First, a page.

Bears Become an Endangered Species

One survey shows the lowest level of bearishness in 16 years. Though it doesn't mean everyone is a raving optimist.
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Wednesday's session demonstrated

again that a high level of bullishness isn't always a great contrarian indicator or market-timing tool. Another rise in bullishness in Chartcraft.com's

Investors Intelligence

survey produced barely a ripple in the stock market. Traders were more concerned about company warnings and lowered guidance but even amid that, major averages ended mixed and well off their worst levels of the session.

The

Investors Intelligence

survey showed bullishness among newsletter writers rose to 60.2% from 58.7% a week ago while bearish sentiment declined to a 16-year low of 16.1% from 16.3%. The spread between bulls and the bears is wider now than at any time during the 1990s, according to Phil Erlanger of Erlanger's Squeeze Play.

"Such enthusiasm is usually seen after the market hits new highs," Erlanger wrote. "Granted the market is well off of its lows, but the commitment to the market now in force means the vast majority has bet on a hearty economic recovery. Any failure on the part of the economy to strongly improve will be a big problem for the bulls in the long-run."

Granted, Erlanger has been skeptical about this rally for some time, as reported

here. Interestingly, even some folks previously upbeat about the market are becoming more cautious.

On Tuesday, Morgan Stanley strategist Steve Galbraith issued a

take some money off the table call. On Wednesday, Scott Bleier, founder of HybridInvestors.com, went a step further, writing about how the rally ends and, by extension, when.

To be sure, Bleier doesn't think the market is about to plummet, suggesting quarter-end window dressing -- the legal practice of fund managers buying more shares of names they already own to secure better closing prices for a given period -- will likely keep shares afloat until at least the end of June.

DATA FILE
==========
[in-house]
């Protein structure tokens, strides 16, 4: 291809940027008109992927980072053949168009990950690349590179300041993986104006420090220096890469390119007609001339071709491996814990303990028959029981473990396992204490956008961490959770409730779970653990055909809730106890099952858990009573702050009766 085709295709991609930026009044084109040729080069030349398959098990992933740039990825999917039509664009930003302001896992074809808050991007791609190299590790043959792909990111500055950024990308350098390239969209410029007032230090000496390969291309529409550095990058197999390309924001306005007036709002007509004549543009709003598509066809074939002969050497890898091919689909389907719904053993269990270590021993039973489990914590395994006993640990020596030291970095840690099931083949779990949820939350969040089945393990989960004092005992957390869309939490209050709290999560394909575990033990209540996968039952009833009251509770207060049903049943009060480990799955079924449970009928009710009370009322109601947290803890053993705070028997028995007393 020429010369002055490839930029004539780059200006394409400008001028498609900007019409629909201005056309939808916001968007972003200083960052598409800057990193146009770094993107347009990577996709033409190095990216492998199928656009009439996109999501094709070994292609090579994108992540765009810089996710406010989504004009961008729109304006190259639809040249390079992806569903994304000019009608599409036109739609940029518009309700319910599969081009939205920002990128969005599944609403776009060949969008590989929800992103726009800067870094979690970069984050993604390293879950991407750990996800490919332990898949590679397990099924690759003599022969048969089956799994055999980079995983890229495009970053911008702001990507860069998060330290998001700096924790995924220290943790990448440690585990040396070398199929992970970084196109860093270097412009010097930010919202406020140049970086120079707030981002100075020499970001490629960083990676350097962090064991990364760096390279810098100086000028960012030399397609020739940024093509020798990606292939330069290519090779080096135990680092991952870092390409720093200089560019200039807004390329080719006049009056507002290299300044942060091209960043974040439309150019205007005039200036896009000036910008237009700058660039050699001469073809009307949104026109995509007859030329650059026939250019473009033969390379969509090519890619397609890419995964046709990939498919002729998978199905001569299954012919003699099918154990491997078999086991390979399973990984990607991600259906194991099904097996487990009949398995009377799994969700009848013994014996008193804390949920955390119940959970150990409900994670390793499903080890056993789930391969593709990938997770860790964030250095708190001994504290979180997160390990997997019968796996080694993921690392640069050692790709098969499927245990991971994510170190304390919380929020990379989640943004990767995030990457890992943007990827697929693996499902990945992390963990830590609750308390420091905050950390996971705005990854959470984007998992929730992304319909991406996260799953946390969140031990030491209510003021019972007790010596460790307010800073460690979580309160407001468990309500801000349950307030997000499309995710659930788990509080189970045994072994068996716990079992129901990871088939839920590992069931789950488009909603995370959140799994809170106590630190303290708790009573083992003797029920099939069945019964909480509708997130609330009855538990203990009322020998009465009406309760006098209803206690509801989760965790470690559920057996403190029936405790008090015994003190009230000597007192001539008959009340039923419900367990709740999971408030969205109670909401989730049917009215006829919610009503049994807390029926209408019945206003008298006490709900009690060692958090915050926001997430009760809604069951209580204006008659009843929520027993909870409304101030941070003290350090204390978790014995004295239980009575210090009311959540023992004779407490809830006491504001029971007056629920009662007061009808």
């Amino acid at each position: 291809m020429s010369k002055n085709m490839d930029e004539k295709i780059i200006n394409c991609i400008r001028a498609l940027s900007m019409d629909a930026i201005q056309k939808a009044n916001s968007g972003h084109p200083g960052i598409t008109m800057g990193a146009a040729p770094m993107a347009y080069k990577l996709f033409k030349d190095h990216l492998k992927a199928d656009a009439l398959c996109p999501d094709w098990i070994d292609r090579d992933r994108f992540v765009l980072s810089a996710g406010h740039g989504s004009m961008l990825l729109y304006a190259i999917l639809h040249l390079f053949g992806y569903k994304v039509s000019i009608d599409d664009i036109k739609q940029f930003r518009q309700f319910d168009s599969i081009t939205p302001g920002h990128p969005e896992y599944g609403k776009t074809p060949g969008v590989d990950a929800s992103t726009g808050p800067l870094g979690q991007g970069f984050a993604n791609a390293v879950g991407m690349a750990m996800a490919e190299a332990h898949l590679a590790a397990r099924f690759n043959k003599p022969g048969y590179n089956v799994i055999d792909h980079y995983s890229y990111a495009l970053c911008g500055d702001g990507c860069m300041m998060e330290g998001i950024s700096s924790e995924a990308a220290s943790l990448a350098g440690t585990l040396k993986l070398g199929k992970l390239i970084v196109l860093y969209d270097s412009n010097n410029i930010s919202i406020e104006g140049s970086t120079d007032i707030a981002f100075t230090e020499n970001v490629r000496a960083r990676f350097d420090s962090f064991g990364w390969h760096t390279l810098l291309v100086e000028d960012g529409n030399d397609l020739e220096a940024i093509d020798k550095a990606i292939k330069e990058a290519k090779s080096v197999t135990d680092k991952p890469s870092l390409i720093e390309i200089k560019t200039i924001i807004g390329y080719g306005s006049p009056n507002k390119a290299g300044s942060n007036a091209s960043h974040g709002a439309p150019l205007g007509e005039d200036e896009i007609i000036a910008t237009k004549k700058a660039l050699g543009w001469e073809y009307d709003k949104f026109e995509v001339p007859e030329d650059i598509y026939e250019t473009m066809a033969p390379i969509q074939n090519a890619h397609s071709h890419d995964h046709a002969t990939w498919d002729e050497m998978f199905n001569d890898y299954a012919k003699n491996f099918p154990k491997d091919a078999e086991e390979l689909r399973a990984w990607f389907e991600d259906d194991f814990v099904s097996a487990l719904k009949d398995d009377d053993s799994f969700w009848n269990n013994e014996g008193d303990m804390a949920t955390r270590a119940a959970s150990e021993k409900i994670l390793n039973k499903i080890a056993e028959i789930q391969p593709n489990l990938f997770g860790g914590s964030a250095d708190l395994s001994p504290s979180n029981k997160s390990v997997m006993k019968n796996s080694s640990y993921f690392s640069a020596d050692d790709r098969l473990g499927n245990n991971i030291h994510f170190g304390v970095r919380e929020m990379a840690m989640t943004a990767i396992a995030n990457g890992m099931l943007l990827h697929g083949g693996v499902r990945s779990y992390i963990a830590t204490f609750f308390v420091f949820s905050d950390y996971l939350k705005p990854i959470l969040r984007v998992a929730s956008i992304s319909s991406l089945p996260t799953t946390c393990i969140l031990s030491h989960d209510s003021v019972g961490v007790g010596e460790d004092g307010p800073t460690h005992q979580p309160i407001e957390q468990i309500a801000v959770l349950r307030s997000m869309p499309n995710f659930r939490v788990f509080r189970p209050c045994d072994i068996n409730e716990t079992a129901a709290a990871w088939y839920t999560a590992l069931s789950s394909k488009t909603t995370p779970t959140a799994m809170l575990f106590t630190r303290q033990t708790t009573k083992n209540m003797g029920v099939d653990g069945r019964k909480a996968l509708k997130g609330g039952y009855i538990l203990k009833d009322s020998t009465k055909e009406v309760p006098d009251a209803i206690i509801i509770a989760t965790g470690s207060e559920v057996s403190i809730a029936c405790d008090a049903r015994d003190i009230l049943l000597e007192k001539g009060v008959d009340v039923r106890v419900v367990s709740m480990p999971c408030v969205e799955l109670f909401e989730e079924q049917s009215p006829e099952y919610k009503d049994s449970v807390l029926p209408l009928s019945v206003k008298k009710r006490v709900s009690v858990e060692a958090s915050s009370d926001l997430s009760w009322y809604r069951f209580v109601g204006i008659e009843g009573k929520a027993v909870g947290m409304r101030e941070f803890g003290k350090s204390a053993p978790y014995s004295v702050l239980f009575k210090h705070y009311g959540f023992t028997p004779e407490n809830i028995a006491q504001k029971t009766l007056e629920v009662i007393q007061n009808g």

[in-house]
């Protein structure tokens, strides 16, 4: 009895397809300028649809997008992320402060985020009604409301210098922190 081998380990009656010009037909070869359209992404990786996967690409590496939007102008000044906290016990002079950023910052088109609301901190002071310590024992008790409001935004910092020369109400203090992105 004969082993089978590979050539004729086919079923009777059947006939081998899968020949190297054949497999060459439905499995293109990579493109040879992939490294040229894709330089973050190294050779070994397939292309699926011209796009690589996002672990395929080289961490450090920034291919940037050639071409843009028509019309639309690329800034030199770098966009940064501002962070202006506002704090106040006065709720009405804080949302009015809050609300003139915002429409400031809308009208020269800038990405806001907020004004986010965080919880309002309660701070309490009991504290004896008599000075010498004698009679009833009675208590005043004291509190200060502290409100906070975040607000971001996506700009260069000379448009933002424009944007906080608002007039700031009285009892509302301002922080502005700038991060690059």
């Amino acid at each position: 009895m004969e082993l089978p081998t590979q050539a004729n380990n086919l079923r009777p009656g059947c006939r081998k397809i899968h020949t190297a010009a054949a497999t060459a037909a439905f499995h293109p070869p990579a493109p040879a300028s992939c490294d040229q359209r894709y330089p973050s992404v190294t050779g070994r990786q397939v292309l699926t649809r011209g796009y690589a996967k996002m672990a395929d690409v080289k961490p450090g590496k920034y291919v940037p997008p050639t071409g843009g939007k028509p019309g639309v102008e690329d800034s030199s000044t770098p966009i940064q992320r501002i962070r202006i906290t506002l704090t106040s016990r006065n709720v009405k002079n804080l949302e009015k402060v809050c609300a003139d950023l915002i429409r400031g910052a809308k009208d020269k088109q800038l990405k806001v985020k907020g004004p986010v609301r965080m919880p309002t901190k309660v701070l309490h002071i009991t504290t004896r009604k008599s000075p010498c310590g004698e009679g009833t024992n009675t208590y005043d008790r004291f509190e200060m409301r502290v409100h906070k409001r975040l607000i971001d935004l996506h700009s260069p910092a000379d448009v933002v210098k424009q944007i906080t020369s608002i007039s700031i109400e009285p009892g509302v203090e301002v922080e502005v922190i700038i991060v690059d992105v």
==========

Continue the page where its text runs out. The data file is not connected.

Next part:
"The key will be when the

Federal Reserve

removes the jumper cables," he wrote. "When they cut rates

next week, bond yields will have a 'sell-the-news' response and go higher." (Yields went higher for a third-consecutive session Wednesday as the price of the benchmark 10-year note fell 26/32 to 102 8/32, its yield rising to 3.36%.)

Bleier's scenario presumes any rate cut next week will be the Fed's last in its historic easing cycle. A big assumption, yes, but that's the theory. If the Fed defies expectations and doesn't ease -- highly unlikely given current fed funds futures' indications -- then Treasury market participants will infer the Fed sees stronger economic growth ahead and yields will also rise, he surmised. "So the Fed is damned if they do and damned if they don't."

In addition to curtailing economic growth, higher bond yields mean more competition for stocks, which might induce a desire among equity traders to lock in profits, Bleier concluded. The time frame for the "great rationalization" by the market could occur as early as the week after July 4, he suggested.

For the record, Bleier was an early adopter of the rally, having recommended tech names such as

Macromedia

(MACR)

in January and utilities such as

Allette

(ALE) - Get Report

around the March lows.

Although he's gotten more cautious as the Dow approached 8500 and then 9000, he acknowledged Wednesday "this rally has been, in actuality, one of the best rallies in the past decade -- simply because it is so broad." (On Wednesday, declining stocks led advancers in both